In today’s rapidly evolving society, schools are ramping up their efforts to prepare students for a digitally-focused world.
With the use of virtual reality labs, interactive whiteboards and other technologies, student classrooms in international schools look very different than they did a mere ten years ago.
The use of technology is beneficial in classrooms because children and young adults are already familiar with computers and social media, already so deeply entwined in our daily lives.
When used for learning, students become more alert and engaged because they are comfortable with technology and most don’t find it confusing or complicated to use, making them highly adaptable to adopting new technologies.
Schools must be innovative in order to keep children interested and engaged, and international schools must keep this up since it’s such a highly competitive field.
Many educators today are also seeing the effects and benefits of explorative learning – a method used to create new ideas and knowledge by exposing children to the natural environment and allowing them to engage in hands-on learning.
While this used to come in the form of a ‘field trip’, schools today are going further, incorporating more outdoor learning activities, community service events, trips abroad, and other ways of bringing children out to explore the world around them.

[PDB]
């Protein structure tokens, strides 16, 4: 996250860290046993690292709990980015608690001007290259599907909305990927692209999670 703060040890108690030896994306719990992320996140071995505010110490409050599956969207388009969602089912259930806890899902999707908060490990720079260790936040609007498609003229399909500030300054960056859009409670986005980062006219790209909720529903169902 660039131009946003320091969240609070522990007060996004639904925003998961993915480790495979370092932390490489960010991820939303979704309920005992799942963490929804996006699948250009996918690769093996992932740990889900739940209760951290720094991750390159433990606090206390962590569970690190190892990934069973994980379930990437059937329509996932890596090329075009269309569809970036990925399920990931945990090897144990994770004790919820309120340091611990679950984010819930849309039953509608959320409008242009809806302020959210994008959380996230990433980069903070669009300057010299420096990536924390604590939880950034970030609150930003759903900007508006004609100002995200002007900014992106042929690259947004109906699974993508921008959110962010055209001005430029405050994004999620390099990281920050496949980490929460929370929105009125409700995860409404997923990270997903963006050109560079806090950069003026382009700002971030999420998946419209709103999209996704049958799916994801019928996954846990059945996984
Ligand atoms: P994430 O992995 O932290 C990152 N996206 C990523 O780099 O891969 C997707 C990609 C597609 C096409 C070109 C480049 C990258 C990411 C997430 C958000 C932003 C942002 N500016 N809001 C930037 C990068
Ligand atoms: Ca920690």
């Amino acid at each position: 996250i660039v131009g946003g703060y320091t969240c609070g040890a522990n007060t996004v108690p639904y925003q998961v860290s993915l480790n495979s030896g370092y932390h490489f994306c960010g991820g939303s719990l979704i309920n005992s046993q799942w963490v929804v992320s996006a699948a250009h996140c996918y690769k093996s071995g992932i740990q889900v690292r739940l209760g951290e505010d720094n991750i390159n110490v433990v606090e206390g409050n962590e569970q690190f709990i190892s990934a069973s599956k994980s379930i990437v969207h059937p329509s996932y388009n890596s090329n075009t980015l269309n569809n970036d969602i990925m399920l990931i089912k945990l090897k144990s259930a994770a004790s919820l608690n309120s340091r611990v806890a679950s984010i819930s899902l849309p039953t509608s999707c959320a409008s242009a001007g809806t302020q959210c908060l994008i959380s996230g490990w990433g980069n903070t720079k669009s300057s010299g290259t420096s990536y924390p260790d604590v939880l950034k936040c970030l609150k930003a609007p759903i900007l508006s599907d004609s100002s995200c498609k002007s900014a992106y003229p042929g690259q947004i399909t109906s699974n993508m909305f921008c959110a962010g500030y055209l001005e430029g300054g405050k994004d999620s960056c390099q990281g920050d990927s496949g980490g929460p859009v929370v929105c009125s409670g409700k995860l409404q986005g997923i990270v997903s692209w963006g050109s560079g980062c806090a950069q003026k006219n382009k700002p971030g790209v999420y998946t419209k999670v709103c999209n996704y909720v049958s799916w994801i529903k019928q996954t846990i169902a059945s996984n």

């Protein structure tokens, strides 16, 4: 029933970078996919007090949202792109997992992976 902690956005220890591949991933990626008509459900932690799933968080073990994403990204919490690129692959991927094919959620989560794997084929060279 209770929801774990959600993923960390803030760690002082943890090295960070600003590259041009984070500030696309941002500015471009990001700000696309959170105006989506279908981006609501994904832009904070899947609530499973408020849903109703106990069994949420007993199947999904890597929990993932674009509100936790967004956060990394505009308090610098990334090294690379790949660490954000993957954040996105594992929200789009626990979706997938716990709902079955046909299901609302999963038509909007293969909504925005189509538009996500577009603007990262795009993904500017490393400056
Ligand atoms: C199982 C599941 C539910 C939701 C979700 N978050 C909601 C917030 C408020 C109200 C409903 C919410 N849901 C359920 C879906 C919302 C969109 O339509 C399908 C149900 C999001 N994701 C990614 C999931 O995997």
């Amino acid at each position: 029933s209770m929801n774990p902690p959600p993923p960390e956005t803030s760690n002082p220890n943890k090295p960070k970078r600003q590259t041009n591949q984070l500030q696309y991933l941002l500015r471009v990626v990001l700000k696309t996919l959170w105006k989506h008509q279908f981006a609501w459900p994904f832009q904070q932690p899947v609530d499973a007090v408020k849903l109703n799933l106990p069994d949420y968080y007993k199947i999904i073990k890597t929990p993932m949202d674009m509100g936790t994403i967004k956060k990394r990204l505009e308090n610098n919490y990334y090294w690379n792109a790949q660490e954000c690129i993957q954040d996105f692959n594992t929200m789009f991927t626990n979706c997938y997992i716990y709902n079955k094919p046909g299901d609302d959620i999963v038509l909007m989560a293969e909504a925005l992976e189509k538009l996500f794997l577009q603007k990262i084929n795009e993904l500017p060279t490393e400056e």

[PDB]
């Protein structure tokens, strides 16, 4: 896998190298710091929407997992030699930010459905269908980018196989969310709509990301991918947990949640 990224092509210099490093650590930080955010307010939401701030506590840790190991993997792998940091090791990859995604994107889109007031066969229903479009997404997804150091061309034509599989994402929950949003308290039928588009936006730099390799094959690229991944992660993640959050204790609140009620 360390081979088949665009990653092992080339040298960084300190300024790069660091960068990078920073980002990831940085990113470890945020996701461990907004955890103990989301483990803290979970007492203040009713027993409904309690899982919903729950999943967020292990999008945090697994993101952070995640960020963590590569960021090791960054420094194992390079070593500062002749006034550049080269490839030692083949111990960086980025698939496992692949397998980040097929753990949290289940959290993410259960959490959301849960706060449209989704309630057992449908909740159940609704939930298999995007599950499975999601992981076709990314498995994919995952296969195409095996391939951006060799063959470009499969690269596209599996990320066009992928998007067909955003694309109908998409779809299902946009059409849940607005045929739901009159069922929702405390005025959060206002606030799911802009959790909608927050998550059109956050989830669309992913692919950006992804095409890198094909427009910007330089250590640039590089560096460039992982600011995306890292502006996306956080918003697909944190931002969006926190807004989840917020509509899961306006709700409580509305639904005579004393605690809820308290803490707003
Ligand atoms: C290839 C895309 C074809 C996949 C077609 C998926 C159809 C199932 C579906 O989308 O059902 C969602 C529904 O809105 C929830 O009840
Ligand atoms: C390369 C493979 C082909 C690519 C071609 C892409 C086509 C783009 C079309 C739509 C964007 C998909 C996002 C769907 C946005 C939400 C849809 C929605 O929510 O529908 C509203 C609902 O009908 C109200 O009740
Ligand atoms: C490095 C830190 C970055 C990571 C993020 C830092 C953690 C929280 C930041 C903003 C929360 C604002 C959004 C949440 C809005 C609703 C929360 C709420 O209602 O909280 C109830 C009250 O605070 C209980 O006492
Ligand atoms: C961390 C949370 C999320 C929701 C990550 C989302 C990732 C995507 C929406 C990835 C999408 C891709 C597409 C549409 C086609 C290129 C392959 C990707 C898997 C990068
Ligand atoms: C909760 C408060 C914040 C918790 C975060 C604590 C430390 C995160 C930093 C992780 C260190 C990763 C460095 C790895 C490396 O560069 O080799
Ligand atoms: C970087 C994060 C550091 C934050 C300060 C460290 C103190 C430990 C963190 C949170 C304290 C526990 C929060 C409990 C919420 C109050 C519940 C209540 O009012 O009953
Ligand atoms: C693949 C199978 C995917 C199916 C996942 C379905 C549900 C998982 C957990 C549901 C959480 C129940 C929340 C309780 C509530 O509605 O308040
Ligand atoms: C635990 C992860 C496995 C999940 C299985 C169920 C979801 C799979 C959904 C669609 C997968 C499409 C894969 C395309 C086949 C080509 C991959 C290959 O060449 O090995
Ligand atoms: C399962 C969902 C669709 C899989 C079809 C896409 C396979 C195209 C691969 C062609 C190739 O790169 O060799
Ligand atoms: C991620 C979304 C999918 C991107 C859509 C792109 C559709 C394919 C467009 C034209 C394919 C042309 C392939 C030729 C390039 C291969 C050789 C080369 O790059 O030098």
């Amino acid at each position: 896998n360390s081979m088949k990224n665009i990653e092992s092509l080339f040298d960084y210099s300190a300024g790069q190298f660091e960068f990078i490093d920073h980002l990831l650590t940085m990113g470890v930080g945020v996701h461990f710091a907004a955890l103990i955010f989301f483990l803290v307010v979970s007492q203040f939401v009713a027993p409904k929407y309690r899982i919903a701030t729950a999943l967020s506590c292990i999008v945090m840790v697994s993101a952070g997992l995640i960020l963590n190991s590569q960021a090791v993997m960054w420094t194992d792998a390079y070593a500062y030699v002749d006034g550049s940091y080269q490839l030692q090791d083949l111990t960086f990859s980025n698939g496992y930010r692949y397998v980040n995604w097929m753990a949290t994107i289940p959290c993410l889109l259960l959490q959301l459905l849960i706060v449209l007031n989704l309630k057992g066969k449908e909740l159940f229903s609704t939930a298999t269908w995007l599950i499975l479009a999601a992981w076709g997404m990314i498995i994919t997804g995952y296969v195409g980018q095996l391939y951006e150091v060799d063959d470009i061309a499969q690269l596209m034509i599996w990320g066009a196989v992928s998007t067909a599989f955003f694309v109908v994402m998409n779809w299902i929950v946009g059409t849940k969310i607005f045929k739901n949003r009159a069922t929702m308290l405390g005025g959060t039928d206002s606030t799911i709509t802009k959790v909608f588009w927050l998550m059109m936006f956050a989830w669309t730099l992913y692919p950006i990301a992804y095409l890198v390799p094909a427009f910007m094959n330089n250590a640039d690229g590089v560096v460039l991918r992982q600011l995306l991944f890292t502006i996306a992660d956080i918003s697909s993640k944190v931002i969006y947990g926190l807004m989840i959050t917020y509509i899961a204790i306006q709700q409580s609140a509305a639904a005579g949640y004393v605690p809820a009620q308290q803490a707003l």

Children learn better when learning is fun – that’s when the line between work and play is blurred, and they don’t even realise they’re actually ‘studying’ when they’re doing so through hands-on activities that are engaging, relatable and interesting.
Activities like these teach them how to grasp ideas that could be too complicated to understand straight from a textbook or classroom lecture.
Here are two schools which have successfully adopted innovative ways of using technology and explorative learning…
As Thailand’s first and largest British international school for students aged 2 to 18, this not-for-profit school is dedicated to offering a holistic and well-rounded education.
The Outdoor Classroom is one unique project that shows the school’s commitment to being innovative and creative when it comes to hands-on learning.
Rather than utilise only textbooks or search engines for research, Bangkok Patana’s Secondary Biology students explore flora and fauna to find creatures they’d like to study.
The fresh air and hands-on learning methods deepen students’ understanding to a level unlikely to be facilitated in the classroom, allowing students to produce powerful research before creating biological illustrations of their respective creatures.
In Design and Technology, senior students work with a local community centre for children with physical disabilities. Each student designs and produces a piece of equipment that will make daily life easier for these children. The prototype pieces are taken to the community centre, used by the children and then adjusted for any shortcomings.